I'm 23 and will be finished with an MBA in a year but regret not going into the medical field. I was a biology major for 2 years but really struggled with physics and math, so much so that I changed majors and entered the business field. I did well in biology and chemistry though. I would like to give the medical route another try but if I do go back to school for prerequisites, what do I do about the classes that I have already taken like the chemistrys for example. I have forgotten all of it so what would I do when its time to take the MCAT? Thanks.
Unless your grades are low in those classes, you probably shouldn't retake them (unless the classes don't transfer, in which case you'd have to retake them). If you feel you need to, you could possibly audit the classes you don't remember much about. I'm nopt sure how auditing works; I've never personally done it, but it may be worth looking into. If auditing isn't an option, I'm sure you could find some review books out there to help refresh your memory. You'll definitely need to know the more basic stuff before you take, say, organic chemistry. I hope this helps some...
I had 10 years between physics and general chem and taking the MCAT. I didn't retake anything. I did pretty okay on it, but it was by far my lowest section (I really should've studied a bit more for that section, since the questions I missed on practice tests were basic recall, rather than harder, think-y ones.) I used to be quite good at physics, before I forgot it all, but was never so hot at general chem. I doubt I'd retake them in your position, but I would do a more concentrated review of the material for the MCAT. (Like seriously studying the big thick review book by your publisher of choice.)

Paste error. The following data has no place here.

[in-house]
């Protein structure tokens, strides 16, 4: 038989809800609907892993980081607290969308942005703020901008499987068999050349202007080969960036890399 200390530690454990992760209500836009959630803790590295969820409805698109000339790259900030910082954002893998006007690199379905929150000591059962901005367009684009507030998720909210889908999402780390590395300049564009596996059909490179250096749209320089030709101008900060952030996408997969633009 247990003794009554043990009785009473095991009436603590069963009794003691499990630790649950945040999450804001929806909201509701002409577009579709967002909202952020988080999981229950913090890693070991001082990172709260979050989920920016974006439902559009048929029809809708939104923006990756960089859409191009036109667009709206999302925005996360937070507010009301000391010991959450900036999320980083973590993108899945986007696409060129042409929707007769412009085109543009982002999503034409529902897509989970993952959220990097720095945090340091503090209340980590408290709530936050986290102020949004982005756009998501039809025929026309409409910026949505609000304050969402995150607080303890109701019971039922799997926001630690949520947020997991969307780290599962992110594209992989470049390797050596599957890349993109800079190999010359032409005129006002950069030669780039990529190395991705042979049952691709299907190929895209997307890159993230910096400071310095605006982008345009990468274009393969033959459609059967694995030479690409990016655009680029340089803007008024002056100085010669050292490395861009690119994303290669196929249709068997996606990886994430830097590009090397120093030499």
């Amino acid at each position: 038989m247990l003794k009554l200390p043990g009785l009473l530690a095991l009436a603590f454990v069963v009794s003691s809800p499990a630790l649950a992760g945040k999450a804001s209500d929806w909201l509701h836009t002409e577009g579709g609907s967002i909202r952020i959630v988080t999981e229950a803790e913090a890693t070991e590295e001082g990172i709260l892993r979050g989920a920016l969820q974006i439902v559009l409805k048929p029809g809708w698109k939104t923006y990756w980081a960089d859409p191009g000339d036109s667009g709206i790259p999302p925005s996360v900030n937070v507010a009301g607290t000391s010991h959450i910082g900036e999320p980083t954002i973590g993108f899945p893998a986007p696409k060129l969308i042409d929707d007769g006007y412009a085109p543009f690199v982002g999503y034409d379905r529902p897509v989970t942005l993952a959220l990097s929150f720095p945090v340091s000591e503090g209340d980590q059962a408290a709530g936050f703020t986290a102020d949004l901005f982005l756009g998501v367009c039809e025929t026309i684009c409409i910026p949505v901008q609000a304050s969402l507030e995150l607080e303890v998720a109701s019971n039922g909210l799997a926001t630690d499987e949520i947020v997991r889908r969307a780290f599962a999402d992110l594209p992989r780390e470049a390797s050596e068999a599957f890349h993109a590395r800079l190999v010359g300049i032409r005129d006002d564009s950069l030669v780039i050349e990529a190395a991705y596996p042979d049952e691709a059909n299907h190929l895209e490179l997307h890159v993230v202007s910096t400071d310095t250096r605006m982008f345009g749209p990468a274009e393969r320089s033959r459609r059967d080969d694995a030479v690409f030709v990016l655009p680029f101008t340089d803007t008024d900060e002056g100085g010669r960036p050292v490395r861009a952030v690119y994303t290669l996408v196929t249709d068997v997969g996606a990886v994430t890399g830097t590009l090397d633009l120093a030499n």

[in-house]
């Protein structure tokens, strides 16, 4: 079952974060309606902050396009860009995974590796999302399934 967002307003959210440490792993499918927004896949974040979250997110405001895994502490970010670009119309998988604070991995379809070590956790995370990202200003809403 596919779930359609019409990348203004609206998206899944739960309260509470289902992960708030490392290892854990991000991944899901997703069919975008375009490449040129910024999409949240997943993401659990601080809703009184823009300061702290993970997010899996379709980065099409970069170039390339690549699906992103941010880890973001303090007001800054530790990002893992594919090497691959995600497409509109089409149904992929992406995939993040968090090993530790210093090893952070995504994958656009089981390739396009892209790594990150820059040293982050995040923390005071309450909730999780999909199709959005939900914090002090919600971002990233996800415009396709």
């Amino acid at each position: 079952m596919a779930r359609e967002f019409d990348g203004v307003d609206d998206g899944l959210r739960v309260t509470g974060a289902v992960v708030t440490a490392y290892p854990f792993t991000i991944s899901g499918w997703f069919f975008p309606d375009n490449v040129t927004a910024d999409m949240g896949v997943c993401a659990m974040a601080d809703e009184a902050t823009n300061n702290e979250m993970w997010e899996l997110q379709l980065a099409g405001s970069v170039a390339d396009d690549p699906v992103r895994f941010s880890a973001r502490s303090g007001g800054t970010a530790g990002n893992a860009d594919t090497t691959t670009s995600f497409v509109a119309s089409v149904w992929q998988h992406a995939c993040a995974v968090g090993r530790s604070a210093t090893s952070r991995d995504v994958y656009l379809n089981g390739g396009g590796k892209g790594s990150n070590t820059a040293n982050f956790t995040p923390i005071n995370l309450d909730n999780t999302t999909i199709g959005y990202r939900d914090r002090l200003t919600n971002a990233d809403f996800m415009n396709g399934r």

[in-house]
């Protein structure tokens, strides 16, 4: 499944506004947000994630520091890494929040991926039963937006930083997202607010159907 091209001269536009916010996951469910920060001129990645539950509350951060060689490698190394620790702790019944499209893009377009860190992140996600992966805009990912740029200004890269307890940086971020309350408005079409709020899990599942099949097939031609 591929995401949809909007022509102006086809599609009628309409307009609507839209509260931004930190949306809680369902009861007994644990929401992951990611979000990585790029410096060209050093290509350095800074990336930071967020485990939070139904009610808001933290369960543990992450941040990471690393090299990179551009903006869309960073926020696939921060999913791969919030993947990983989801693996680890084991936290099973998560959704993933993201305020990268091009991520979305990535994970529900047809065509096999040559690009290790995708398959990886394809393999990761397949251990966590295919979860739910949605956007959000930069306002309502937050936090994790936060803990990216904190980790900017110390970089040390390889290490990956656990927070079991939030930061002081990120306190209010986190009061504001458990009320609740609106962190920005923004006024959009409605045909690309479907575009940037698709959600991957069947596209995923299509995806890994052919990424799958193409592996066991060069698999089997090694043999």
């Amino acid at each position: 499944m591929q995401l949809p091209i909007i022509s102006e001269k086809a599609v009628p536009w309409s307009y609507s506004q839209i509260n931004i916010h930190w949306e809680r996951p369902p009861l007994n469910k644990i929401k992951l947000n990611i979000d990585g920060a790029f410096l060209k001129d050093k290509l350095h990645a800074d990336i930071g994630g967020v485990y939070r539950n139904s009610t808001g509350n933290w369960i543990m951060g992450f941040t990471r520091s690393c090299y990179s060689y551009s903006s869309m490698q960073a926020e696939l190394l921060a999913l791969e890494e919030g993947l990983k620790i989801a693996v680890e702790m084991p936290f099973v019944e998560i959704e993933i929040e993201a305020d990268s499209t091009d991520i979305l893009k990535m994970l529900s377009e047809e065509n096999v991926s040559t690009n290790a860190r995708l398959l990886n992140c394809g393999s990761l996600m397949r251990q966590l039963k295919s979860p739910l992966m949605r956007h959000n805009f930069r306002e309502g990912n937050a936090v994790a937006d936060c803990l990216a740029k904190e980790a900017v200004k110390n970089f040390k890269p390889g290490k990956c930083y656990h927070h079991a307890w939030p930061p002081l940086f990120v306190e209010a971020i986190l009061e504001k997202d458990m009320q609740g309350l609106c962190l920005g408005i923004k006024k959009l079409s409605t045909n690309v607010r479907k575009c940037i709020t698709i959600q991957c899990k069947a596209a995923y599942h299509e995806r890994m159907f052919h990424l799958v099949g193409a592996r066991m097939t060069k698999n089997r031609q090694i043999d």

You could always audit the basic courses - and just take upper division courses to prepare you for the MCAT and for med school. I actually ended up retaking gen chem - even though I had gotten As in it because after 8 years I couldn't remember anything... you're only 23 - so you recently took your basic courses - so that's a good start!